Friday, April 2, 2010

Theater Review: Race


“I am the victim of a false accusation.... I didn’t do anything,” insists Charles Strickland (Richard Thomas), an extremely wealthy, white, married socialite, shortly after the curtain goes up on David Mamet’s new play, Race, at the Ethel Barrymore. We’re watching the provocative work’s four characters perform in a plush law office, designed by Santo Loquasto, in which the entire rear wall is lined with imposing legal volumes. Strickland, an upper-class patrician, has been accused of raping a black woman in a hotel room. “You’re white,” Henry Brown (David Alan Grier), the firm’s black partner, responds without pause, as if that is reason enough to be accused. “Do all black people hate whites? You bet we do.” But Charles continues to claim that he’s innocent. “Nobody cares,” responds the white partner, Jack Lawson (James Spader). And when Susan (Kerry Washington), the firm’s recently hired black clerk insists that “this isn’t about sex; it’s about race,” Jack asks, “What’s the difference?”

If the lawyers seem unpleasant, harsh and excessively mean-spirited, that’s a part of Mamet’s authorial style. These lawyers are concerned, of course, that by attacking a black woman, they, too, might be accused of racism. That’s the risk. In spite of all the negativism and attacks, the challenges and doubts, it appears that the lawyers are ready to tackle the case. It’s apparent that the client had left his Jewish attorney because he seems to believe that he stands a better chance of being acquitted if he were represented by a mixed-race law firm. This is, of course, an aggressive theme for a play. And the two lawyers and their clerk pose a series of arguments and questions to see where they might be vulnerable. Jack seems convinced that “neither side wants the truth.” And yet, of course, both sides want to prevail. And there is one piece of evidence, the sequins on the black woman’s dress, that plays a significant role in the second act. But I will not spoil the surprise here.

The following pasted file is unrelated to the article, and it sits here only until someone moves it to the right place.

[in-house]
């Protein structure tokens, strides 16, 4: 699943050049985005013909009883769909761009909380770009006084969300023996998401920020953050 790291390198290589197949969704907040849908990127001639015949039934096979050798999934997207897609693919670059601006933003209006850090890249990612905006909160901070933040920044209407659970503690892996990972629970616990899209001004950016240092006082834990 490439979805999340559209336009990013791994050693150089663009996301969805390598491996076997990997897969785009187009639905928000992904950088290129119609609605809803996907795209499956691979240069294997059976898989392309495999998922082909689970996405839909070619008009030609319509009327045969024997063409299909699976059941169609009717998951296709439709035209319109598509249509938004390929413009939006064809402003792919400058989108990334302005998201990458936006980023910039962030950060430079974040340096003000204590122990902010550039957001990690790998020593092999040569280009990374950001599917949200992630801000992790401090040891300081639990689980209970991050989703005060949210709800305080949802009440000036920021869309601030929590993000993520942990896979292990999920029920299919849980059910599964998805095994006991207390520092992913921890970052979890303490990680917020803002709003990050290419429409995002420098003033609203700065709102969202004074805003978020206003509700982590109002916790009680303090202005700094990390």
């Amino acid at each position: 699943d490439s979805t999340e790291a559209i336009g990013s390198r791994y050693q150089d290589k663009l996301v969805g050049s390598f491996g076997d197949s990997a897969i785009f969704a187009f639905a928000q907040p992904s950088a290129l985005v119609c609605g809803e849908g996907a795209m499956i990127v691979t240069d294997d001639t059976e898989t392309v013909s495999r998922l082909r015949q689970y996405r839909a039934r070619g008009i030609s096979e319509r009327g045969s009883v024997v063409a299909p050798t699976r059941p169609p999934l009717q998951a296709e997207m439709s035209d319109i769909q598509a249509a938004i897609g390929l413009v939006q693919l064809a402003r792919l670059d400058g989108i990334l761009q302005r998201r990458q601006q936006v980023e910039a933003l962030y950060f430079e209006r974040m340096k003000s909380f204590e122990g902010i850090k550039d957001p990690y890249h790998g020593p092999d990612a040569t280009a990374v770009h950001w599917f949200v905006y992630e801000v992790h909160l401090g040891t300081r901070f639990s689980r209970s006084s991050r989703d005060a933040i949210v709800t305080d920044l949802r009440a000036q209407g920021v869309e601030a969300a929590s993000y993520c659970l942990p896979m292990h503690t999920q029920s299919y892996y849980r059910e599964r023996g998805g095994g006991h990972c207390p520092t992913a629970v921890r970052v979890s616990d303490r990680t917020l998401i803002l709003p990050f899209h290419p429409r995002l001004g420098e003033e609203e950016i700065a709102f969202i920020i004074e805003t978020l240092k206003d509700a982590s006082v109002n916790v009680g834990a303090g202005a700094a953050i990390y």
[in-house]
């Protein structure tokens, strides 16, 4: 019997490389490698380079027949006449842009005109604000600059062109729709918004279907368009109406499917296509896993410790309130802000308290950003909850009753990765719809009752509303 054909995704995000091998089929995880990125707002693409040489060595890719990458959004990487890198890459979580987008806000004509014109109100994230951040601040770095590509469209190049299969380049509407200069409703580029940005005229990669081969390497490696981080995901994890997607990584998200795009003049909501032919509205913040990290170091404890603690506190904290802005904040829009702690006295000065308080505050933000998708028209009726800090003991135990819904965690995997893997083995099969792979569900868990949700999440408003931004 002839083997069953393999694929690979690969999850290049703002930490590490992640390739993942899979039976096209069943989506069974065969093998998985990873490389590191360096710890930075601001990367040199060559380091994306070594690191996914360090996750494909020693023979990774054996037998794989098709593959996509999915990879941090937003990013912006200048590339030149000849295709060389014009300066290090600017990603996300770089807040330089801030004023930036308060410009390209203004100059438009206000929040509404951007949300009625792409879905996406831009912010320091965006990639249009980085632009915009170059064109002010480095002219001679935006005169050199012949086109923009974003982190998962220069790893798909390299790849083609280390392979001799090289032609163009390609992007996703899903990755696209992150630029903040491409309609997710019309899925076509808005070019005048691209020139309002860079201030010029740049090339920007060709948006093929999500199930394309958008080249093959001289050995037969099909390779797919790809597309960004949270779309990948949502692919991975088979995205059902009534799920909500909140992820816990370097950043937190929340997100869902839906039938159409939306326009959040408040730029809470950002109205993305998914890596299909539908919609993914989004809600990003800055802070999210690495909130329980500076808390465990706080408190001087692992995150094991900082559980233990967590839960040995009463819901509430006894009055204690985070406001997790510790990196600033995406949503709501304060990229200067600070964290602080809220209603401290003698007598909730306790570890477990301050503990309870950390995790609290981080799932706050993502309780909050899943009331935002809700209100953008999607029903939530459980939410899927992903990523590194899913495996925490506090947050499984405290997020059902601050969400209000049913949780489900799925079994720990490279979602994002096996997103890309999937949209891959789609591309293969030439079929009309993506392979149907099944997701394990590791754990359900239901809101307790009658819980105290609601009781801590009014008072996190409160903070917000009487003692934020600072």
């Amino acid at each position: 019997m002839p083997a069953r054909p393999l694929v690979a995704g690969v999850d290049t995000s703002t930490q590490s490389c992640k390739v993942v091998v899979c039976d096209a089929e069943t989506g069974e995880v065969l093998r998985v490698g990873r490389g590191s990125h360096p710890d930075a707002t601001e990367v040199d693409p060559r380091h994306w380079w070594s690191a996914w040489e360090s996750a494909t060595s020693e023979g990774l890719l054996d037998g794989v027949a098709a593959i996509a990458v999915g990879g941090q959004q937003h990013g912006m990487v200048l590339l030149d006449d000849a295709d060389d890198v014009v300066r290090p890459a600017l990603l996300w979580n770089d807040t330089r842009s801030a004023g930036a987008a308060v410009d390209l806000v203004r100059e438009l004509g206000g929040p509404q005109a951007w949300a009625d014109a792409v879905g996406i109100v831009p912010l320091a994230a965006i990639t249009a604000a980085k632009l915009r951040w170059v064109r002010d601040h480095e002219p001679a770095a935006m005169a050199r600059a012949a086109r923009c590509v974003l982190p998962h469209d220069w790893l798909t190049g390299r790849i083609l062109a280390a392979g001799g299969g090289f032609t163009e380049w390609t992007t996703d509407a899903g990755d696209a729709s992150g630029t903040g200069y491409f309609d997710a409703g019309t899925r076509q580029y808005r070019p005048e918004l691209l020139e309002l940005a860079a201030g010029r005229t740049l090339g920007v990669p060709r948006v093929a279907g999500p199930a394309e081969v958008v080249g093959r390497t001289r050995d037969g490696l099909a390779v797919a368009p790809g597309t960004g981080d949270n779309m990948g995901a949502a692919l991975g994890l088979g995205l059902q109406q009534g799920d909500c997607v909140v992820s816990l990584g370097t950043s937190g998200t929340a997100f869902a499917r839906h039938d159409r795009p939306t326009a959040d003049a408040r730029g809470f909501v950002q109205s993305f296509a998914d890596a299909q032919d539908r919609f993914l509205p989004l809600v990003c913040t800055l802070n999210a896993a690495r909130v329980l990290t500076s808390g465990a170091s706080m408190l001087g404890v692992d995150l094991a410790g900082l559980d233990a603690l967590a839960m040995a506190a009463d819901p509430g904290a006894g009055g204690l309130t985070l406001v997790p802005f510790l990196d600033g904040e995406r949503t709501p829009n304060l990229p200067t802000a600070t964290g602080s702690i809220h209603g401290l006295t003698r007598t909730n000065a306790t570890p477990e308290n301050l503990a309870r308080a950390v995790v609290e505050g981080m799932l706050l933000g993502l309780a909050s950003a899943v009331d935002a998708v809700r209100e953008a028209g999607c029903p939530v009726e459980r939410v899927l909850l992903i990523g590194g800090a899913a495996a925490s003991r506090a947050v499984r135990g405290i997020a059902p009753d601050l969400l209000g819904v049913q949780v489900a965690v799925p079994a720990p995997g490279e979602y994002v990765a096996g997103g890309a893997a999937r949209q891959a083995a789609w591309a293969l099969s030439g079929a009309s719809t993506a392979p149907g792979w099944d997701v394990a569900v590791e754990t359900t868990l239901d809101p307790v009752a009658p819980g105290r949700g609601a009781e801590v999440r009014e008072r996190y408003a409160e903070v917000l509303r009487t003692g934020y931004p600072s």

The entire cast is excellent, but I feel I must single out Spader for special praise. Of course, he has made a career of playing genially scaly characters on film and stage. Watch, for example, how he quickly manages to end an unwanted phone call: “Yeah, and blah blah the weather and blah blah the market....” He seems always to be three steps ahead of everyone else. And he appears to exemplify the Mamet style more than any other actor on the stage here.

I must also praise Tom Broeker’s costumes and Brian MacDevitt’s lighting design. And certainly no one could have directed the proceedings more aptly than the author, David Mamet. The late, great Walter Kerr once called Mamet a “word man” and, more often than not, the words in Race soar.